By Eben Dale
There are two basic Latin pronunciations used in the United States—Ecclesiastical (Italianate) and the Reformed Classical. Whether the magnificence, beauty, and power of Vergil’s poetry is best captured by the Reformed Classical pronunciation or the Ecclesiastical pronunciation is a matter of opinion. But pronunciation of Latin should not be a point of dispute. We should be united in our promotion of the study of Latin and recognize pronunciation as a matter of personal preference.
Unfortunately some Latinists can get very angry over the choice of pronunciation. The “reasons” listed below for each pronunciation are not meant to irritate anyone, but to give guidance to those beginning students who need to choose a pronunciation.
Decide what will work best for you based on your goals and objectives, likes and dislikes.
Ecclesiastical pronunciation is a more beautiful, more euphonious pronunciation. It is also easier to learn and is closer to English. Because it is closer to English it makes learning English words which are derivatives of Latin (important for the SAT and reading and writing in general) easier. It is also closer to the pronunciation of the Romance languages, which makes learning one of the Romance languages at a later date easier.
Praying and singing in Latin is one of the quickest ways to make Latin a part of family life every day. The great Church hymns, Panis Angelicus, Adoro Te, Ave Maria, Salve Regina, Adeste Fidelis, Veni Veni Emmanuel, and Stabat Mater are the cultural heritage of both Catholics and Protestants and are some of the most beautiful poetry and music ever written. Praying and singing in Latin calls for the Ecclesiastical pronunciation.
Vergil, Cicero, Caesar, and the other great Latin classical writers should be read with Ecclesiastical pronunciation because Ecclesiastical pronunciation captures the beauty, power, and magnificence of their words much better than the Reformed Classical pronunciation. There are two reasons for this.
The first is that our modern ears are accustomed to sounds having a certain meaning. Whether Caesar’s pronunciation of “Veni, vidi, vici” was “waynee, weedee, weekee” or not is irrelevant. To our modern ears, it sounds effete.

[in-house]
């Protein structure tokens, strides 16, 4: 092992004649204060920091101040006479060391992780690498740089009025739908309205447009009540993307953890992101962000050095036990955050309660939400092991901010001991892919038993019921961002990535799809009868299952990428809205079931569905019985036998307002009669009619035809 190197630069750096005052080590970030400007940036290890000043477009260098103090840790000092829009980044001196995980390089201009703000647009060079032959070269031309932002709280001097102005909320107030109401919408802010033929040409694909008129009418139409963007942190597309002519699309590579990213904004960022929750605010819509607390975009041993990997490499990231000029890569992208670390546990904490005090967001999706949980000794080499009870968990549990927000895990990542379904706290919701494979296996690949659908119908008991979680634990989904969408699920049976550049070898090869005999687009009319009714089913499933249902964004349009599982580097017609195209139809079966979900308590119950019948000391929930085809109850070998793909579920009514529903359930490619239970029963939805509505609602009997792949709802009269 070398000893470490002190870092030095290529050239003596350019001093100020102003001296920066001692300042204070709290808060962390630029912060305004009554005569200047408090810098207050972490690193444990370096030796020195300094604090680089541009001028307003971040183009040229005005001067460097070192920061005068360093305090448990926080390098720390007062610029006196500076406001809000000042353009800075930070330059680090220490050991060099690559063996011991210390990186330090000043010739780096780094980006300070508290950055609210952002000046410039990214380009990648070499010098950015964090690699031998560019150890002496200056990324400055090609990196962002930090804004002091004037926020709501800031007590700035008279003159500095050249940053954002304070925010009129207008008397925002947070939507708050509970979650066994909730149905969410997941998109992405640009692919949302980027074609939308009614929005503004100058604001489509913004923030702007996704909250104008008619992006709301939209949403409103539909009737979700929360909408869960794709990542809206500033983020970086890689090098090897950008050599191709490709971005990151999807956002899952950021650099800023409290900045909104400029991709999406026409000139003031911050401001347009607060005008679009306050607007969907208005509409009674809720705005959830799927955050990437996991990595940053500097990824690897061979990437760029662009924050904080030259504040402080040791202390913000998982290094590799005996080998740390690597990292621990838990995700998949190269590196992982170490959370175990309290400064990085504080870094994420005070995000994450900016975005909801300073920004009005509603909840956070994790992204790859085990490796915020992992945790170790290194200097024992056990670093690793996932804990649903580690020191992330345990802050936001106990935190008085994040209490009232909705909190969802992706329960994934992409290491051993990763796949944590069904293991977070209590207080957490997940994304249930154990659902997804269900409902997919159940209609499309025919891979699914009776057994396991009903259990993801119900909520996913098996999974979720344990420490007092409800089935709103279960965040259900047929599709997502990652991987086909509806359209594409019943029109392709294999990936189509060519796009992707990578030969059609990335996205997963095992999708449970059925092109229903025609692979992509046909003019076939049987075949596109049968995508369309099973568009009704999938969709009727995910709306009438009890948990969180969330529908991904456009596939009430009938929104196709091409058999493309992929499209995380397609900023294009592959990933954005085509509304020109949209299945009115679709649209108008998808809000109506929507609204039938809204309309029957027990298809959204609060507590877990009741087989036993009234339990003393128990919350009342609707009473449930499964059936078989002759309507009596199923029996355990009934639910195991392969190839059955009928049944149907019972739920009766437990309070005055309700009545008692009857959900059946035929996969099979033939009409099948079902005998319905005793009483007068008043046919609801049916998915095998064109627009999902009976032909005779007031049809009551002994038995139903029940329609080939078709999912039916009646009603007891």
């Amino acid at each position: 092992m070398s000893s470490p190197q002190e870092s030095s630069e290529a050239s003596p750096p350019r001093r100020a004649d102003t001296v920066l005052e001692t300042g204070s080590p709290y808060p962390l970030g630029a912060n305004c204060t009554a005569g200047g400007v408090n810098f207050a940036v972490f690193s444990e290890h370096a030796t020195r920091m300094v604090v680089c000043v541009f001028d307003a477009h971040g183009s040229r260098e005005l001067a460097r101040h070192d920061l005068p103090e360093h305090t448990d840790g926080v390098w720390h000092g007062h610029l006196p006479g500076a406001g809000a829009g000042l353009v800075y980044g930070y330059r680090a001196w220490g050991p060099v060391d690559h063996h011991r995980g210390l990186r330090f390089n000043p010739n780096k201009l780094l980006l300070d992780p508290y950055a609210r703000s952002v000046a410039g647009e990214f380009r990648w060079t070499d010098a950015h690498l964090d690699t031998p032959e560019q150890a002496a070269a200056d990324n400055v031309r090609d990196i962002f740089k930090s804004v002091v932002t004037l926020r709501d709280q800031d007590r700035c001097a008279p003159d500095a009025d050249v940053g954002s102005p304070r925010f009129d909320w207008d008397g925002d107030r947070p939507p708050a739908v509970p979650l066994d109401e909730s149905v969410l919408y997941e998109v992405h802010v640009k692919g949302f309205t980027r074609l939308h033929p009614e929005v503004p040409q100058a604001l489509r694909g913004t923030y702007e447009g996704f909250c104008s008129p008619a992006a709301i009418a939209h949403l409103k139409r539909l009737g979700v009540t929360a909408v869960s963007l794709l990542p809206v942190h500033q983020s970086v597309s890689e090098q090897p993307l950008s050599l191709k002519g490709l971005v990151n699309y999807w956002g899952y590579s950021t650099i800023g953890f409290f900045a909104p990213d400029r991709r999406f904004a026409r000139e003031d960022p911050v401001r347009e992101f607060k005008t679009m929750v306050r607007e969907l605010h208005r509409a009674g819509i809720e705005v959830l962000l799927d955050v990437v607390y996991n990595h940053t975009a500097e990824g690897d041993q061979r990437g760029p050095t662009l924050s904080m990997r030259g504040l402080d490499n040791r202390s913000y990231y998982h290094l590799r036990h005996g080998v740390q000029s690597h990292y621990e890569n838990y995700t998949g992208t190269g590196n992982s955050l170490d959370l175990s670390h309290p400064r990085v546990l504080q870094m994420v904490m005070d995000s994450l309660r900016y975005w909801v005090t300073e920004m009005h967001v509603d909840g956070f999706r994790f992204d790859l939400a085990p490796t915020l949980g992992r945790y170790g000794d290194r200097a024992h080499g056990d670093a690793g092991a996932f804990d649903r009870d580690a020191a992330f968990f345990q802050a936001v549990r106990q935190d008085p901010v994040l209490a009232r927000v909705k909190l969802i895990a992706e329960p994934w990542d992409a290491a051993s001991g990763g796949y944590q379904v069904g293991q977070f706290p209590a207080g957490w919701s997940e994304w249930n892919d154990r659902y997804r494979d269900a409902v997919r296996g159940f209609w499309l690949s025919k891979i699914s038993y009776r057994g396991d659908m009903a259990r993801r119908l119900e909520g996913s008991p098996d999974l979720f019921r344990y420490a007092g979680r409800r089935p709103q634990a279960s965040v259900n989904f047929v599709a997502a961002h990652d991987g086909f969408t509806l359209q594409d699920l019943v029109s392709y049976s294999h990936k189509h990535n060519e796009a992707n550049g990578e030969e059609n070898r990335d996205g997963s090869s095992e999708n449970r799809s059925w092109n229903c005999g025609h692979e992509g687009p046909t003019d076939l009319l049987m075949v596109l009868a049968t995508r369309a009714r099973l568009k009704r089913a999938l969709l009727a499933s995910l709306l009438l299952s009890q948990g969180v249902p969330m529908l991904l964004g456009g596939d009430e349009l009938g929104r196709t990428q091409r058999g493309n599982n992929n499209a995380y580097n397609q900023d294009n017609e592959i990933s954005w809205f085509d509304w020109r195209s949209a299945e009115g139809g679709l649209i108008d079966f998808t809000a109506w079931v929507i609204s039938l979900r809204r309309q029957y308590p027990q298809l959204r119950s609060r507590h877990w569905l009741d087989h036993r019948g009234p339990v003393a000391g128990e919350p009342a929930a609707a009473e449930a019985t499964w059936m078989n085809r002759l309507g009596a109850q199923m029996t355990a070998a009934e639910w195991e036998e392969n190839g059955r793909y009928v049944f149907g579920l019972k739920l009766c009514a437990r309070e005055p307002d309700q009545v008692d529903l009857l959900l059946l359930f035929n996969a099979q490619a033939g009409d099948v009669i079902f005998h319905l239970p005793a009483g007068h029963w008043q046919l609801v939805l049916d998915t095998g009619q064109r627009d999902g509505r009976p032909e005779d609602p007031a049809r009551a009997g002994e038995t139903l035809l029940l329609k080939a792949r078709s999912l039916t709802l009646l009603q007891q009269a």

Second, Ecclesiastical pronunciation is simply more beautiful. Choir directors will painstakingly work with their choirs on pronunciation of Latin to bring out the beauty of the hymn because the pronunciation is so important. Since Classical pronunciation was absent from the world stage from the Late Latin period until the late 1800s (excluding the failed attempt by Erasmus to bring back the Classical pronunciation in the 16th century), if you added the number of people throughout history who read Vergil in Latin using an Ecclesiastical pronunciation they would far outnumber those who have read him using a Classical pronunciation. As the old saying goes: Dante Alighieri read Vergil with an Ecclesiastical pronunciation, and if it was good enough for Dante it is good enough for me.
Reformed Classical Pronunciation
The Reformed Classical pronunciation is used in most high school and college Latin classes. Vergil, Cicero, Caesar, and all the great Classical Latin writers used the Classical pronunciation and to really appreciate their writings it helps to pronounce it the way they did or at least close to the way they pronounced it.
The Classical pronunciation was simplified in the early 1900s into the Reformed Classical pronunciation to make it less complicated and difficult.
Still, the Reformed Classical pronunciation is more difficult than Ecclesiastical and is more removed from English pronunciation, requiring greater linguistic training.
The Reformed Classical pronunciation is the mainstream pronunciation of choice for most advanced Latin scholars, and there are some who would not regard you as a serious scholar if you chose Ecclesiastical pronunciation.
When choosing a pronunciation, remember that it is not that difficult to change pronunciations at a later date. There is a greater difference in pronunciation of English between someone from the deep south and someone from California, or someone from Maine compared with someone from New Jersey.
Which pronunciation to adopt is really a personal choice; there is no right or wrong pronunciation. There are good reasons to choose the Reformed Classical pronunciation and good reasons to choose the Ecclesiastical pronunciation.
Choose the pronunciation that you like best. Remember, too, that you can always change pronunciations at a later date. My own recommendation, for what it is worth, is to use Ecclesiastical pronunciation when first learning Latin for all the reasons described above. Then if you decide to major in Classical languages in college and the Reformed Classical pronunciation is used at the college you choose, make the switch to the Reformed Classical pronunciation at that time.